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What's inside the Brain? What lives there? What's not living there?

November 15, 2020 by Moulton   Comments (1)

 

What's inside the Brain? What lives there? What's not living there?

Recall the name of the Dutch Airline, KLM — Royal Dutch Airlines. Let's use 'KLM' as our mnemonic. And let's just use the letter 'B' for the Brain that houses its residents.

Consider this mathematical equation:

B = K - L + M

So what are K, L, and M?

Let K stand for the scientifically accurate Knowledge — the True Knowledge that lives inside the Brain.

Let L stand for Lacuna — the gaps or missing parts of a comprehensive knowledge base — the empty room at the inn, the empty chair in the parlor.

Let M stand for Misconception — the crazy beliefs, the illusions or delusions. The "crazy uncle" who lives in the brain and spouts nonsense.

For any given Brain, there will be some accurate knowledge, K. And for every brain, there will always be stuff not yet learned, lacunae, L. And for most brains there will be some misconceptions, M.

The bugaboos, of course, reside in the Lacunae, L and the Misconceptions, M.

• How does one validate accurate knowledge, K?

• How does one recognize the gaps, the lacunae, L?

• And how does one recognize the misconceptions, M?

We want to increase K. We want to drive L and M to zero (meaning fill in the gaps and eliminate the problematic misconceptions).

What systematic method do we rely on?

What systematic method do we rely on?

The first challenge is just to identify how many independent axes are in play. Initially, back in the mid-80s, I began with just one axis, the Anxiety-Confidence Axis. Now, some 35 years later, I list seven emotion axes related to learning:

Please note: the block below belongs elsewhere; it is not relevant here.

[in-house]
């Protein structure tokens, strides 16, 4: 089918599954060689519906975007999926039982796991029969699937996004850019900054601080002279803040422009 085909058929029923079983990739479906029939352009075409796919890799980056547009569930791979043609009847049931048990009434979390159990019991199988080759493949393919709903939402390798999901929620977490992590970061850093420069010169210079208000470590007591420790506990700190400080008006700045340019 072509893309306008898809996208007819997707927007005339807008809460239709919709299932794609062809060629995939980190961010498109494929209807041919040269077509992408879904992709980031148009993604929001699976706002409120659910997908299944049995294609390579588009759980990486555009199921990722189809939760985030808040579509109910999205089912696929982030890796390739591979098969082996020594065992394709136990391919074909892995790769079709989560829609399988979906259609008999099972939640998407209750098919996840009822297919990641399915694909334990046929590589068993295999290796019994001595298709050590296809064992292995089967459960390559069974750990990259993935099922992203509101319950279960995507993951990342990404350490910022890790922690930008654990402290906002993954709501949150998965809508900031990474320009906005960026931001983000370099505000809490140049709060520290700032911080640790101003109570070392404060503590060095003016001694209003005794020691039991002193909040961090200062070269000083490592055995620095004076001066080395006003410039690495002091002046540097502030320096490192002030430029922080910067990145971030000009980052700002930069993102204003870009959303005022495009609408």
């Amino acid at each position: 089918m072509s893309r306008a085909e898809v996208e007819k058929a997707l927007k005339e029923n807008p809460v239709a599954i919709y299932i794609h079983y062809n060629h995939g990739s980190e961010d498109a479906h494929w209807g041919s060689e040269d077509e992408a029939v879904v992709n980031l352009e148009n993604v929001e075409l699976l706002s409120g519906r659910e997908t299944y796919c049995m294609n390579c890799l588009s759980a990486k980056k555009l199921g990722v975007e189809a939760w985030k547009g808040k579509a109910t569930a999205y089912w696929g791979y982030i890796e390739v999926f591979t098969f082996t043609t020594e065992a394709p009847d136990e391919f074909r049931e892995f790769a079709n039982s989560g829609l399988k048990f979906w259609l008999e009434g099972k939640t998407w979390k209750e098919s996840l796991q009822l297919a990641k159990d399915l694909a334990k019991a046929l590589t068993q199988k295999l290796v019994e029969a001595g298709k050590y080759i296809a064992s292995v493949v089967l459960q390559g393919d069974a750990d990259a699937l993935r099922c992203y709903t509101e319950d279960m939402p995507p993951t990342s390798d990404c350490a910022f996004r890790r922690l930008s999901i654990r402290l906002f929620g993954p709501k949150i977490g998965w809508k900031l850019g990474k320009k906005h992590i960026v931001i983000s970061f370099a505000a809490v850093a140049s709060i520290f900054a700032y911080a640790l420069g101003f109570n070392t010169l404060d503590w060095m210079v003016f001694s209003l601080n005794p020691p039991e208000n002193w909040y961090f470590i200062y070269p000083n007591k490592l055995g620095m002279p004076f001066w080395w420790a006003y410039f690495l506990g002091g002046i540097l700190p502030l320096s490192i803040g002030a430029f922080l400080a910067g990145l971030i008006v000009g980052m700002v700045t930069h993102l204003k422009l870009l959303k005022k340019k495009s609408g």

Emotion Axes

And that's just in the Emotions Space.  There's also the Cognitive Space outlined above, which involves 1) Opinions and Personal Beliefs, 2) Accurate Objective Knowledge, 3) Gaps, and 4) Unexamined Misconceptions.  

Just modeling and identifying time-varying Cognitive-Emotive States is a huge challenge, both in theory and in practice.

Then comes the really hard part:  What is the optimal pedagogical intervention for any one individual at any one juncture in their learning journey as a function of their age, social status, and estimated cognitive-emotive state?

Options include:  1) Do nothing, 2) Directly instruct them, 3) Engage in a diagnostic meta-cognitive dialogue, 4) Personally model an alternative behavior, 5) Suggest or tell a germane story.

As you can see, we need to employ Emotional Intelligence, Scientific Systems Thinking, and Pedagogical Intelligence along with routine Verbal and Mathematical Intelligence to optimally intervene in a functional, constructive, and productive manner with any given correspondent.  Pretty much every element of Gardner's Catalog of Multiple Intelligences is in play.


Moulton 198 days ago